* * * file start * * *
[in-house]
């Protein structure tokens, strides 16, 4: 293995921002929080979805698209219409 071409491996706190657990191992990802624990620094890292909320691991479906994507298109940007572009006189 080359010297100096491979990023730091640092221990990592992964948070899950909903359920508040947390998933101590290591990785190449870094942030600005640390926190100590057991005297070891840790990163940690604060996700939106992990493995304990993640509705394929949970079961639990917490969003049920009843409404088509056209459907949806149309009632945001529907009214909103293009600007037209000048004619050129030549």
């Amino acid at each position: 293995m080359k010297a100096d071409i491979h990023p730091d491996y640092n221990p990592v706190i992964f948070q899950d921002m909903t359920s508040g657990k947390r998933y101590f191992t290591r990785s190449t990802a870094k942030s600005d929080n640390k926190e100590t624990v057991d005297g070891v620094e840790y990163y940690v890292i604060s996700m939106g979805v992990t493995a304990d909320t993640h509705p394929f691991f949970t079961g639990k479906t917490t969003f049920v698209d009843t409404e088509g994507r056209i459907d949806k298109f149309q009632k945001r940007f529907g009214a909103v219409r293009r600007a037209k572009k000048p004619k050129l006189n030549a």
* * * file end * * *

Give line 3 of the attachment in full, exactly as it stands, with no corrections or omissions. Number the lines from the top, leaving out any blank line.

């Amino acid at each position: 293995m080359k010297a100096d071409i491979h990023p730091d491996y640092n221990p990592v706190i992964f948070q899950d921002m909903t359920s508040g657990k947390r998933y101590f191992t290591r990785s190449t990802a870094k942030s600005d929080n640390k926190e100590t624990v057991d005297g070891v620094e840790y990163y940690v890292i604060s996700m939106g979805v992990t493995a304990d909320t993640h509705p394929f691991f949970t079961g639990k479906t917490t969003f049920v698209d009843t409404e088509g994507r056209i459907d949806k298109f149309q009632k945001r940007f529907g009214a909103v219409r293009r600007a037209k572009k000048p004619k050129l006189n030549a």